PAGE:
6.     You won’t get to control much. (Again, true of nearly every writer everywhere). My release dates change all the time and while I got to say “yea” or “nay” to my first cover (based on the images they to me, not chosen) I had no say in the second cover (which people seem to like) and I can only assume that’s going to be true with the next two.

As I said at the top of this post, there are lots of options for writers these days and we’re lucky to be able to make these choices. Make your own decision an informed one. There are advantages and disadvantages to any route you choose.  Being able to call myself a “writer”, having a book out there, and being part of this community is a wonderful thing. People I don’t know and will never meet have said lovely things about me and my writing and the people I do know (even lots of the people I had lost touch with) have been proud and supportive.

But just don't take my word for it.  Here's ST Bende on her experiences with small press publishing:

Like Stephanie, I chose to go the small press route for my first series, the New Adult Norse mythologies of The Elsker Saga.  Stephanie summed up the small press experience brilliantly. Like any publication option, my choice had its pros and cons. But I chose to go that route for many of the same reasons Stephanie did. Namely, I wanted someone to hold my hand through my first publishing journey.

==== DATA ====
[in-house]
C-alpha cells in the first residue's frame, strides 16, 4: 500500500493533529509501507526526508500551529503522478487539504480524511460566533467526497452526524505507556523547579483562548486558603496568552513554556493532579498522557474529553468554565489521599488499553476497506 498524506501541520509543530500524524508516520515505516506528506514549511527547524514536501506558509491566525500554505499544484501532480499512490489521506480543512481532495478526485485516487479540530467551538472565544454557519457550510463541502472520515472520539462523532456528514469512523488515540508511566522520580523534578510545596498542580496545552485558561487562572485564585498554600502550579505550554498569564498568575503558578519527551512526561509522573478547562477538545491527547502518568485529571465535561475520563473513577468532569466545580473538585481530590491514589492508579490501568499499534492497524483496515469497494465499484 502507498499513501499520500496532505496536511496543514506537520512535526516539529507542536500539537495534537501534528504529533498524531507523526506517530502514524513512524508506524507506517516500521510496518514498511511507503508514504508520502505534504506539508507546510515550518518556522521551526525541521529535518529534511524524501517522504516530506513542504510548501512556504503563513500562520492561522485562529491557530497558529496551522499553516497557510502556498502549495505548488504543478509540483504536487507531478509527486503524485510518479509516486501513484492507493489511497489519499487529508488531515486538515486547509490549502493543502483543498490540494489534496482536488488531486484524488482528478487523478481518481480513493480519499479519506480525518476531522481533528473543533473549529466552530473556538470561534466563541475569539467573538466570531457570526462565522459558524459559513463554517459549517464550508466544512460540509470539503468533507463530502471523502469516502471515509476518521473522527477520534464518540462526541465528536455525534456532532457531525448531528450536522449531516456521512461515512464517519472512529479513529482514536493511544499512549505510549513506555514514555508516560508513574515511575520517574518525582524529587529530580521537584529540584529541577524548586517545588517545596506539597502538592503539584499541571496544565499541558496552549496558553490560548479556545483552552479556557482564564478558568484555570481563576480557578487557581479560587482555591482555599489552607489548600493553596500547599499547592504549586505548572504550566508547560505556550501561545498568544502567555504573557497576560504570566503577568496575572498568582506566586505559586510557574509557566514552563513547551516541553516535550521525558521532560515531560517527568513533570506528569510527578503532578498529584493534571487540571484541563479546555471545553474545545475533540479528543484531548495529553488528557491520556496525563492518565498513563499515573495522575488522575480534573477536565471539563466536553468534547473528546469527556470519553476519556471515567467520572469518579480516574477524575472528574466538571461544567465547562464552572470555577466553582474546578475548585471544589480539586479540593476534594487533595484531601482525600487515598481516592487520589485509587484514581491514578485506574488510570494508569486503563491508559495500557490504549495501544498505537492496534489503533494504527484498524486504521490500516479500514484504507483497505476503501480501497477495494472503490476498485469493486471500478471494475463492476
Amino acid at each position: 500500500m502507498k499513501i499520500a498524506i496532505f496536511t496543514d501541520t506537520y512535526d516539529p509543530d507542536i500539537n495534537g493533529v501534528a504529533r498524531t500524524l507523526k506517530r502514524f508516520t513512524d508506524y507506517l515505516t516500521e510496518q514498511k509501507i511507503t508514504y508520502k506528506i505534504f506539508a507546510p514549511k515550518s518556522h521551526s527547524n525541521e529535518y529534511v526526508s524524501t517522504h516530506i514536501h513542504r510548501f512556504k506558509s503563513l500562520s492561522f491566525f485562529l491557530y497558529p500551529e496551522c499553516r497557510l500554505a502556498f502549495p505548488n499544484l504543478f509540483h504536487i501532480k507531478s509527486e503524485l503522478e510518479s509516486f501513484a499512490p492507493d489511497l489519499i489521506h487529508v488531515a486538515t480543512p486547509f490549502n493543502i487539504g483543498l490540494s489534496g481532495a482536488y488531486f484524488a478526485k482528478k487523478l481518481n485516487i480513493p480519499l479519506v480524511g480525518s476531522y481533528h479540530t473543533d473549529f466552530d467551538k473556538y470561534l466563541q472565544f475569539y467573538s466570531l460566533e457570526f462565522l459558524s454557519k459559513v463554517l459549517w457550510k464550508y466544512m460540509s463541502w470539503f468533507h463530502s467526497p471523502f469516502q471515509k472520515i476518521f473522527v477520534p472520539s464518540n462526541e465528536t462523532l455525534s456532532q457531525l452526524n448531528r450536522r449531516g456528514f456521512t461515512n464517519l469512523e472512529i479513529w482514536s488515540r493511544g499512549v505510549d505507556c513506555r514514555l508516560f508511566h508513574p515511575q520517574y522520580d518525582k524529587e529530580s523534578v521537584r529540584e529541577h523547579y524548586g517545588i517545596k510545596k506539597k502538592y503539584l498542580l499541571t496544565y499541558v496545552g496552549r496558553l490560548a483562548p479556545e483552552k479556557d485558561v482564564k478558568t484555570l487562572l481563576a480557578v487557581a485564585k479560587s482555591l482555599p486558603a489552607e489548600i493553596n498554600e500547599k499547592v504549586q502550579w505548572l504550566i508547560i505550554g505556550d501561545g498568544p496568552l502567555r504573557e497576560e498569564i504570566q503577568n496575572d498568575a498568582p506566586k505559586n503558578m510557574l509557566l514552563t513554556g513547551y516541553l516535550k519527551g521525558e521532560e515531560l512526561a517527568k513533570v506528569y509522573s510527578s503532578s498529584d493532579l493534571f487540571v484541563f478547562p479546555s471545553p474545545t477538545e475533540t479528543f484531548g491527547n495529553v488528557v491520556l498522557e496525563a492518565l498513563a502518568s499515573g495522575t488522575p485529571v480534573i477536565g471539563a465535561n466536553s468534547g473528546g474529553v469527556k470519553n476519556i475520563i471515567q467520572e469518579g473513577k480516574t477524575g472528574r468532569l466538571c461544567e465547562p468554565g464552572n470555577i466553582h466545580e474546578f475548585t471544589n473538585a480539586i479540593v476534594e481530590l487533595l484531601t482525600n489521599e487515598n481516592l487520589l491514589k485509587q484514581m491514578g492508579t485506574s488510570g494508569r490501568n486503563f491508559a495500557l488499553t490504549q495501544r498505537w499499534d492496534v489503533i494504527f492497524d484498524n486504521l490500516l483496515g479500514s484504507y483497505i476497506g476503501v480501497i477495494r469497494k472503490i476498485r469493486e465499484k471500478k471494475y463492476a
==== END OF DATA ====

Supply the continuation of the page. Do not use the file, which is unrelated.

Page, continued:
I’d never published fiction before -- in fact, I had no intention of publishing when I wrote the Elsker books. I wrote Kristia and Ull’s story in my journal, just for fun. One day I looked at my journal and realized I’d written several hundred pages of ‘fun’, and I wondered if anyone else would like my imaginary friends as much as I did. I queried agents and small presses, and ultimately landed a handful of small press offers. I chose one and crossed my fingers. A year later, the world could read my journal.

I came to the publishing table with very little experience -- I didn’t even know the writing-community existed. (Sin from my lips!) I wasn’t on Facebook, I’d barely heard of Twitter, and I knew maybe one person who had self-published a book. I wouldn’t have known where to begin if I’d wanted to self publish, and the entire thing seemed overwhelming and really, really scary. I wanted someone to guide me through the process, and a small press provides an editor, cover artist, and some degree of publicity. For a newbie, this was a very reassuring deal.

I’ve learned a lot in the past year, and forged amazing friendships with writers who have taken every conceivable publishing journey. The great thing about the writing community is the genuine desire of its members to help each other out. I wouldn’t be afraid to self publish a project now, because I know I have a veritable village to learn from.  And I’m writing my WIP with a completely open mind -- I’d love to see it go the full traditional Big Six route (don’t we all!), but if that doesn’t happen I’m open to going small press or self pubbing. Because I know I’ve got this amazing network of writer-friends behind me -- and those friendships are one of the best parts of any publication path. Don’t you think?

Look into your options and make the choice that’s right for you.
You can leave a comment or ask a question below to keep the conversation going. On Wednesday, Jaycee will tell you about her experiences self-publishing and on Friday, Nazarea will weigh in as someone who has an agent but is self-published. We'' keep you covered.

Happy writing, and publishing, whichever route you choose.